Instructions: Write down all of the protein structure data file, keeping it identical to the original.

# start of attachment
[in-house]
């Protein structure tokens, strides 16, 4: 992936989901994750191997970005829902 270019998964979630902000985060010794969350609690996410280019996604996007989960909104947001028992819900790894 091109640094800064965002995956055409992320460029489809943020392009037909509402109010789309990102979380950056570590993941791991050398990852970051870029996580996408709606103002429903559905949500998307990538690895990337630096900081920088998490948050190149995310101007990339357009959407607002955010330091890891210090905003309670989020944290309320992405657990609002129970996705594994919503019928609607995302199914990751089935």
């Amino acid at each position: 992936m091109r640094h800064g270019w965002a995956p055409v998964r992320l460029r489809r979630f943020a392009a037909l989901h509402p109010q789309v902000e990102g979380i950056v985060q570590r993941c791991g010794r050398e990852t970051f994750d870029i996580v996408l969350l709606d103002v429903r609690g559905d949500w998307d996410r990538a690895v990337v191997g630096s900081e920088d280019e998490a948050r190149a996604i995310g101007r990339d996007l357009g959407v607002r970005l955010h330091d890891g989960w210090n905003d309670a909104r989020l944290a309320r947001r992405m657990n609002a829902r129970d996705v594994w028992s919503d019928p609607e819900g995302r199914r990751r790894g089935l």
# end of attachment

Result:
[in-house]
């Protein structure tokens, strides 16, 4: 992936989901994750191997970005829902 270019998964979630902000985060010794969350609690996410280019996604996007989960909104947001028992819900790894 091109640094800064965002995956055409992320460029489809943020392009037909509402109010789309990102979380950056570590993941791991050398990852970051870029996580996408709606103002429903559905949500998307990538690895990337630096900081920088998490948050190149995310101007990339357009959407607002955010330091890891210090905003309670989020944290309320992405657990609002129970996705594994919503019928609607995302199914990751089935």
């Amino acid at each position: 992936m091109r640094h800064g270019w965002a995956p055409v998964r992320l460029r489809r979630f943020a392009a037909l989901h509402p109010q789309v902000e990102g979380i950056v985060q570590r993941c791991g010794r050398e990852t970051f994750d870029i996580v996408l969350l709606d103002v429903r609690g559905d949500w998307d996410r990538a690895v990337v191997g630096s900081e920088d280019e998490a948050r190149a996604i995310g101007r990339d996007l357009g959407v607002r970005l955010h330091d890891g989960w210090n905003d309670a909104r989020l944290a309320r947001r992405m657990n609002a829902r129970d996705v594994w028992s919503d019928p609607e819900g995302r199914r990751r790894g089935l």